As the USPTO has yet to communicate any information about the study prepared for congress on “trademark litigation tactics” (aka the “bullies study”), I am writing to Senator Patrick Leahy, chair of the Senate Committee on Judiciary and author of the relevant provisions of The Trademark Technical and Conforming Amendment Act of 2010 (Pub. L. No. 111-146, 124 Stat. 66 (2010) to request Congressional hearings.
The body of my letter is presented below. If you agree and would like to support this request for hearings, download this PDF (for small business) or this PDF (for attorneys), sign it and email (to: info at erikpelton dot com) or fax it (to 703-997-five-three-four-nine) back to me so that I may attach it to my letter. I will mail out the letter on Friday afternoon.
Body of letter:
Dear Senator Leahy:
I write to urge the Senate Judiciary Committee to hold public hearings on the findings of the Administration’s recent study of abusive trademark litigation tactics that was mandated by Congress pursuant to The Trademark Technical and Conforming Amendment Act of 2010 (the “Study”). Pub. L. No. 111-146, 124 Stat. 66 (2010). I am a small business owner as well as a trademark attorney who has represented hundreds of small businesses in trademark matters. Congress ought to review the findings of the Study and investigate the disadvantages faced by small businesses seeking registration and protection of their legitimate trademark rights.
Given your longstanding service to the Judiciary Committee, your leadership in intellectual property policy and reform, and your commitment to fairness for small businesses that led to creation of the Study, I know that you understand the important role that trademark rights play in the American economy and in the growth and success of new businesses, large and small. However, it is my understanding that the U.S. Patent and Trademark Office (“USPTO”) has recently completed the Study but has not made the results public. Furthermore, and despite the importance of the issue, the USPTO, Department of Commerce, Office of the U.S. Intellectual Property Enforcement Coordinator (“IPEC”), and other involved agencies have conducted little, if any, public discussion in the preparation of the Study. To my knowledge, the Study was only on the agenda of a single USPTO public forum in Detroit and was the subject of a USPTO “Request for Comments” that was published with little attention. No other public roundtables or hearings were conducted. To ensure that the trademark system balances the needs of both small and big businesses, it is important that Congress make certain that the Study has adequately taken into account the experiences of small businesses and entrepreneurs and has considered what changes might be necessary.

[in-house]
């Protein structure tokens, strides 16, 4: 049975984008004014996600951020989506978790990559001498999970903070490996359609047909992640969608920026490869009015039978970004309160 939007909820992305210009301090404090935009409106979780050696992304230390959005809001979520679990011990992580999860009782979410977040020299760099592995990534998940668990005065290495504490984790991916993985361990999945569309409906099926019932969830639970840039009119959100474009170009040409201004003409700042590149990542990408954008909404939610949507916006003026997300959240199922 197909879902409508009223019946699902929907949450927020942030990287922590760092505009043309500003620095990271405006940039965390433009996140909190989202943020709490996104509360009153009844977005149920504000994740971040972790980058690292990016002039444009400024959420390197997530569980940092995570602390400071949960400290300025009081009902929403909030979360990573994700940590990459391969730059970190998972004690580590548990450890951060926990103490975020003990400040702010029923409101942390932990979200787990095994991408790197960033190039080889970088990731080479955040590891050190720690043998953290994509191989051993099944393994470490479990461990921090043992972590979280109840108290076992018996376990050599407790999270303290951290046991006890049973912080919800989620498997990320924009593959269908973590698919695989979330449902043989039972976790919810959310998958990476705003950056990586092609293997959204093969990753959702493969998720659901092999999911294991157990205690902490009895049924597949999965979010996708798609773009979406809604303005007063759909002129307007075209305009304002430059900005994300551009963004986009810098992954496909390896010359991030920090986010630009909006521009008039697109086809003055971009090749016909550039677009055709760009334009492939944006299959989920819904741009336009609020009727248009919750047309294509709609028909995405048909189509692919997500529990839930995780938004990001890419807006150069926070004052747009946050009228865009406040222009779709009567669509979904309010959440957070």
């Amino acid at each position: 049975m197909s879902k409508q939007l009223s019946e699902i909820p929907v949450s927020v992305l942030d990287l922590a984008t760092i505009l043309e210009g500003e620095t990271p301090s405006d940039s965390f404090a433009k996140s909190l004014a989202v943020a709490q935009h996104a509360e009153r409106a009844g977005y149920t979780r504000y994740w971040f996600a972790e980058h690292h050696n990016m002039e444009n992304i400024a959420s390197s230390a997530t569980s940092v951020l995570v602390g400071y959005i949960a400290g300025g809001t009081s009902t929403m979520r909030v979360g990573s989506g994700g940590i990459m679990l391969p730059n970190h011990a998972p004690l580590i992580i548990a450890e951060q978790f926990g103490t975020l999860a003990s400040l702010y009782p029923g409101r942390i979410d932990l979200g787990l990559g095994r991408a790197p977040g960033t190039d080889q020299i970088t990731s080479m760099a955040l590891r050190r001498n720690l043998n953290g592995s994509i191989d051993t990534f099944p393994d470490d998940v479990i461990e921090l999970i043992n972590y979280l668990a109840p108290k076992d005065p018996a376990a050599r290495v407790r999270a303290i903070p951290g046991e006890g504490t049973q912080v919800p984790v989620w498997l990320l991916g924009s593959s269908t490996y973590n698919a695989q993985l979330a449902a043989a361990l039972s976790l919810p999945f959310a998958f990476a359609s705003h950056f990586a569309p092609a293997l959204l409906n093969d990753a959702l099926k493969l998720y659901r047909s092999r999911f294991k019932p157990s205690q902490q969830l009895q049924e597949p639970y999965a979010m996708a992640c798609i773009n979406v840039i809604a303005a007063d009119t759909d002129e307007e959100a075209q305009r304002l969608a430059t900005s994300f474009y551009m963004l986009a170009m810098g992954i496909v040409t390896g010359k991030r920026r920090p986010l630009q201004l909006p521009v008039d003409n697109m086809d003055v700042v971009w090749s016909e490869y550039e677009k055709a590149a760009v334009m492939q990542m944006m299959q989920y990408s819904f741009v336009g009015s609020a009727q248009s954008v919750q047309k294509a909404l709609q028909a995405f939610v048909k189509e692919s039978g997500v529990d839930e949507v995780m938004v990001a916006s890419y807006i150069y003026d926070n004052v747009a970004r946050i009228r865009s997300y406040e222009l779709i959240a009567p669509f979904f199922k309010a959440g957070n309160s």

I therefore urge the Committee to conduct open hearings regarding abusive trademark litigation tactics; their affect on small businesses, innovation, and growth; and those steps that Congress, the USPTO, IPEC, and others may take to address this issue.
Thank you for your leadership on this issue, and I look forward to your response.